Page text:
Wood works

by Tom Massey

Our first visit outside of Greater London was to Balcombe Estate Sawmill where we met Will Wallace, a woodsman and timber enthusiast. The sawmill is surrounded by woodland and the timber is sourced from the private estate. It is either milled and sold locally for timber frames and their repair or used around the estate. They predominantly process English oak. Timber unsuitable for beams and joinery is used for firewood or is processed in to wood chip for bio mass, making use of any waste.

Balcombe estate_wood samplesIt’s was fascinating to see the working sawmill and their range of indigenous woods and more unusual varieties. As a carpenter I always find it inspiring to see how others work with wood, from each person I believe you learn something new. Will educated us on historic timber extraction, sawmills and the use of hand forestry tools. After a warm pasta lunch kindly served by Will and his wife Gem we had a demonstration of the mobile woodmizer saw mill.

Balcombe estate

We also paid a visit to Croxley Great Barn in Rickmansworth, the site of SPAB’s 2014 Working Party. The Working Party is a unique week-long training course in the repair and care of old buildings run by professionals. The Scholars and Fellows are invited to take part in the repair specifications, alongside Richard Oxley of Oxley Conservation. We first walked around the site examining and discussing repair options and then were allocated different areas of the barn to focus on. Elgan and I were given the job of specifying the repair of the Victorian threshing floor. In the afternoon we put our ideas forward in a group discussion, headed by Jonny Garlick (SPAB technical officer) and overseen by the local conservation officer. We are currently looking forward to feedback on our specification and we can’t wait to getting started on the barn this summer.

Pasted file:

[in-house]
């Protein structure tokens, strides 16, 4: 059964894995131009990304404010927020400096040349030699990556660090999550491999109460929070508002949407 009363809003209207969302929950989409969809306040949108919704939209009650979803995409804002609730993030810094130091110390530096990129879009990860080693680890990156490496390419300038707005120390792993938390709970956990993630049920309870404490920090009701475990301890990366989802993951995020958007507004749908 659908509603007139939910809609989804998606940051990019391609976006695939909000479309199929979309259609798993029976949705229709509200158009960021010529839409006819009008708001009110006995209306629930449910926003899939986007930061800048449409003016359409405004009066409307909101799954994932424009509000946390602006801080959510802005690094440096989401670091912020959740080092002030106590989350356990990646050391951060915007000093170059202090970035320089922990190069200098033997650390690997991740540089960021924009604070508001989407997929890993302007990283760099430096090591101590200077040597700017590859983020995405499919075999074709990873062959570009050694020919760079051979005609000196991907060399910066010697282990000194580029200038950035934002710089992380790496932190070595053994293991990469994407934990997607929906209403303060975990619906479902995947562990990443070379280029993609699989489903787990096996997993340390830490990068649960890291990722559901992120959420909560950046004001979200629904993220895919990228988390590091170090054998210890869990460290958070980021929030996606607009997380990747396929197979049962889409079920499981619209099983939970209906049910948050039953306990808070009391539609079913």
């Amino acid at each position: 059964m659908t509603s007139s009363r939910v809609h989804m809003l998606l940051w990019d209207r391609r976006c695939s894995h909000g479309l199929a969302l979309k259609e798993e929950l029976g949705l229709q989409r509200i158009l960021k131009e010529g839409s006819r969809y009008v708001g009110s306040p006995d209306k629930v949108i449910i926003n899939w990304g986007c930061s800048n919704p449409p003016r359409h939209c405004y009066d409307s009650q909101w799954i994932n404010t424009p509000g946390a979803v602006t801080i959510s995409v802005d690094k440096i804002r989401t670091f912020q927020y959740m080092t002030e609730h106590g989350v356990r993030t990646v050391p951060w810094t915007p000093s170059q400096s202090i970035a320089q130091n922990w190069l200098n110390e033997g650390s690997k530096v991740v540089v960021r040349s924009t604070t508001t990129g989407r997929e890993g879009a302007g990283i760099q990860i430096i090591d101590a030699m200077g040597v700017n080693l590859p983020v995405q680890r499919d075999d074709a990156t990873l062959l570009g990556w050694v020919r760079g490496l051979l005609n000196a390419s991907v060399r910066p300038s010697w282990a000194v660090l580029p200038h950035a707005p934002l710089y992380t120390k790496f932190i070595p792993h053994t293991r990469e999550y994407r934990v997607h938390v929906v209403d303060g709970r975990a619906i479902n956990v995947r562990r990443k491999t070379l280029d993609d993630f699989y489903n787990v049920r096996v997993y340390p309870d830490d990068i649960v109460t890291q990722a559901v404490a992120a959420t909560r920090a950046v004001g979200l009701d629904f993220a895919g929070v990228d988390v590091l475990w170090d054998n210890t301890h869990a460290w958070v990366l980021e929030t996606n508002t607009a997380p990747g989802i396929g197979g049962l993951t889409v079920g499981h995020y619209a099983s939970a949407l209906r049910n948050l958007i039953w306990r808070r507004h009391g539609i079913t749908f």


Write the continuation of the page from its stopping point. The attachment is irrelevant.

Timber – from sawmill to sash window

by Ross Perkin

This week the Scholars got to grips with timber. At Whitney Sawmill Will Bullough explained the process of managing a diverse woodland. The sawmill specialises in home-grown timber of all varieties of soft and hard wood. Will put the Scholars to the test on identifying timber species before explaining the variety of uses that are suited to each. This was followed by a step by step explanation of the cutting and drying process.


imageThis visit was complemented by time spent at Treasure and Sons building contractors in Ludlow. Steven Treasure has headed up the family-run business for many years and has overseen work on conservation projects for both private clients and English Heritage in and around Shropshire. Treasure and Sons have a large joinery workshop that specialises in traditional hand-crafted work.

Steven and Mike explained each step in the process of creating their precision crafted carpentry. Our session ended with a detailed workshop on the function and repair of vertical sash windows

Tuck pointing with Anthony Goode

The Scholars journeyed to Slawston near Leicester to meet up with Anthony and Jean Goode. Anthony is a member of the SPAB Technical Panel and has worked as a building contractor on conservation projects in the Midlands for many years. Anthony was excited to show the Scholars a draft of the upcoming SPAB technical pamphlet on gypsum floors. Gypsum flooring is often incorrectly referred to as lime-ash floors and was extensively laid throughout the Midlands until the mid-19th century.

Tuck-pointing was on the agenda for the latter part of the week. This technique was used extensively in the 19th century to imitate gauged brickwork. Rough brickwork is flush pointed with mortar that matches the brick colour. A v-shape groove is then cut into the coloured mortar and a white stripe of lime mortar is ‘tucked’ in to create the impression of very fine mortar joints.

tuck pointing

image3Although the Scholars did not altogether master the tuck pointing (left) they did leave with a solid appreciation of the craftsmanship involved in the technique.